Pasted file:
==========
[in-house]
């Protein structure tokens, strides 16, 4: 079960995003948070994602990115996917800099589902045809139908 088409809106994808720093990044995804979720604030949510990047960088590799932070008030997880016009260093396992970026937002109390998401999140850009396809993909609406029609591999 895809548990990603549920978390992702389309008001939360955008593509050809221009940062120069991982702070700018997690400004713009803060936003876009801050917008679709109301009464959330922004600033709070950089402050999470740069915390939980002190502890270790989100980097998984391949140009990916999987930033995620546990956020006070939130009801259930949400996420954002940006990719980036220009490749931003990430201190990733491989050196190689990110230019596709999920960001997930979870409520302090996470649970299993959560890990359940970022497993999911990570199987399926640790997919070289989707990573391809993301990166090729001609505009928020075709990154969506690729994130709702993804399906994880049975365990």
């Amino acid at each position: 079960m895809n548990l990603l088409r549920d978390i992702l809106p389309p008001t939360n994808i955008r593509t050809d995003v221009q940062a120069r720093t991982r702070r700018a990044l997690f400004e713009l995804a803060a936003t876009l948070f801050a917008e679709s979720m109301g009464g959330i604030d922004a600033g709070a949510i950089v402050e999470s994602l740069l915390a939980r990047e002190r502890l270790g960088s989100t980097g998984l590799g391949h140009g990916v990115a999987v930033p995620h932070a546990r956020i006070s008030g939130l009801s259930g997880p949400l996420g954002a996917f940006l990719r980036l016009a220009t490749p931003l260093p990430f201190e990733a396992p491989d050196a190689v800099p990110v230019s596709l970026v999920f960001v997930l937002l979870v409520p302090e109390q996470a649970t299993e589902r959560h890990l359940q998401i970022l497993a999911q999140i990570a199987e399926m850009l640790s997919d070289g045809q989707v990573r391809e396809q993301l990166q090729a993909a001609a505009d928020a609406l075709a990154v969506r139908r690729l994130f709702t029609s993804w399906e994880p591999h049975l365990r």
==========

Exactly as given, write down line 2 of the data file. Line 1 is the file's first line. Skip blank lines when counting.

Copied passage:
């Protein structure tokens, strides 16, 4: 079960995003948070994602990115996917800099589902045809139908 088409809106994808720093990044995804979720604030949510990047960088590799932070008030997880016009260093396992970026937002109390998401999140850009396809993909609406029609591999 895809548990990603549920978390992702389309008001939360955008593509050809221009940062120069991982702070700018997690400004713009803060936003876009801050917008679709109301009464959330922004600033709070950089402050999470740069915390939980002190502890270790989100980097998984391949140009990916999987930033995620546990956020006070939130009801259930949400996420954002940006990719980036220009490749931003990430201190990733491989050196190689990110230019596709999920960001997930979870409520302090996470649970299993959560890990359940970022497993999911990570199987399926640790997919070289989707990573391809993301990166090729001609505009928020075709990154969506690729994130709702993804399906994880049975365990």